Life Science is an industrial and research strength in Greater Copenhagen and an important source of welfare and employment, now and going forward. Therefore, to continue developing the region’s life science sector is a central element in Greater Copenhagen’s efforts to preserve and strengthen the welfare and competitiveness of the metropolis.
Global crises like climate change and the current corona pandemic are increasingly exposing weaknesses and evidence the need for a resistant economy and healthcare system in order to guarantee health and stable welfare for the region. By taking the lead in the Life Sciences area, both our economy and healthcare sector will be strengthened.
Greater Copenhagen’s member organisations already run world-class healthcare systems, and therefore the region has a solid base of private businesses that are leading in their respective fields as well as public institutions that deliver high-quality healthcare.
Through pilot projects, alliances and by attracting expertise and investments, Greater Copenhagen is working to develop and support the region’s professional and research stronghold in Life Science.
Project: Developing research on bodily microorganisms
In partnership with Medicon Valley Alliance and Copenhagen Capacity, Greater Copenhagen is running a microbiome project to expand the region’s research into microorganisms in the human body.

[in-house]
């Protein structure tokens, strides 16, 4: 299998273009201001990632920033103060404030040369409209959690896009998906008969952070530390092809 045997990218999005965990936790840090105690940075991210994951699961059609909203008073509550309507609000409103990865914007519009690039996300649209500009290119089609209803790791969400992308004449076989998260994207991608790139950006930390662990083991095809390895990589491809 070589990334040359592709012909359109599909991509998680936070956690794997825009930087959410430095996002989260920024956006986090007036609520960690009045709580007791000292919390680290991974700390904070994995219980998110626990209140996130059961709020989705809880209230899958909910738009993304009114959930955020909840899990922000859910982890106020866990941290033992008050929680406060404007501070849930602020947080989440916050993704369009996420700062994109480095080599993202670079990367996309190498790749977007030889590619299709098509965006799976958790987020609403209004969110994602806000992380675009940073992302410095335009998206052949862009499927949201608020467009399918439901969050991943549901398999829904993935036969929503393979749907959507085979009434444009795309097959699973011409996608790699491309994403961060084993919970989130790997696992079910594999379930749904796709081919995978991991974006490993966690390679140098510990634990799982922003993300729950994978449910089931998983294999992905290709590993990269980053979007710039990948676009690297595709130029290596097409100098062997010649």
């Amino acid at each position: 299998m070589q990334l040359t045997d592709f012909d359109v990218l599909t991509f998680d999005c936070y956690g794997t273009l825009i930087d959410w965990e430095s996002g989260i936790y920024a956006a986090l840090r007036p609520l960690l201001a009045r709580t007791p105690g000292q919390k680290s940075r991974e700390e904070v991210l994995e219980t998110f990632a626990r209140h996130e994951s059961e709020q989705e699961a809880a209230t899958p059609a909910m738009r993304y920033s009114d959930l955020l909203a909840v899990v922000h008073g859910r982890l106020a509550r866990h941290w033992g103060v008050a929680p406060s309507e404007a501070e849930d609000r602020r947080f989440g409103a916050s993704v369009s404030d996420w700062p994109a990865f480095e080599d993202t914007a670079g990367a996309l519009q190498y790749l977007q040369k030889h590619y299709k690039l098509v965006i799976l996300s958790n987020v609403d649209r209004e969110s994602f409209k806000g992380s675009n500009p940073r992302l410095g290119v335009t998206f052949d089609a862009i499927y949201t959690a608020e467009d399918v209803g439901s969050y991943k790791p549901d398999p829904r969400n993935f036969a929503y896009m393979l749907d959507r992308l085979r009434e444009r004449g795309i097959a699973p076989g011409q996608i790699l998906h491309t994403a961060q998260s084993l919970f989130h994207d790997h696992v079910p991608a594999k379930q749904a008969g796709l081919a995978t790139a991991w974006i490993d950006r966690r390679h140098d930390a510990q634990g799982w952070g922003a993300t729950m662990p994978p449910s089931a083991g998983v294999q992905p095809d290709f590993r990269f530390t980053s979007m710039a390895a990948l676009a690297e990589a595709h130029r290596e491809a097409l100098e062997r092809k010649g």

Microbiome research is one of the most promising areas of research in Life Science, which holds the potential to revolutionise treatment of numerous diseases that doctors and scientists have long searched for effective treatments for, including certain types of cancer, diabetes and rheumatoid arthritis.
Life Science in the region already boasts first-rate microbiome research. That stronghold will be reinforced by 18 million DKK with this initiative, with the aim to attract foreign Life Science businesses with research activities in microbiomes, as well as foreign talent to research positions at universities, university hospitals and private businesses in Greater Copenhagen. The EU’s Interreg program has contributed 9 million DKK.
Read about the launch of our microbiome project in Danish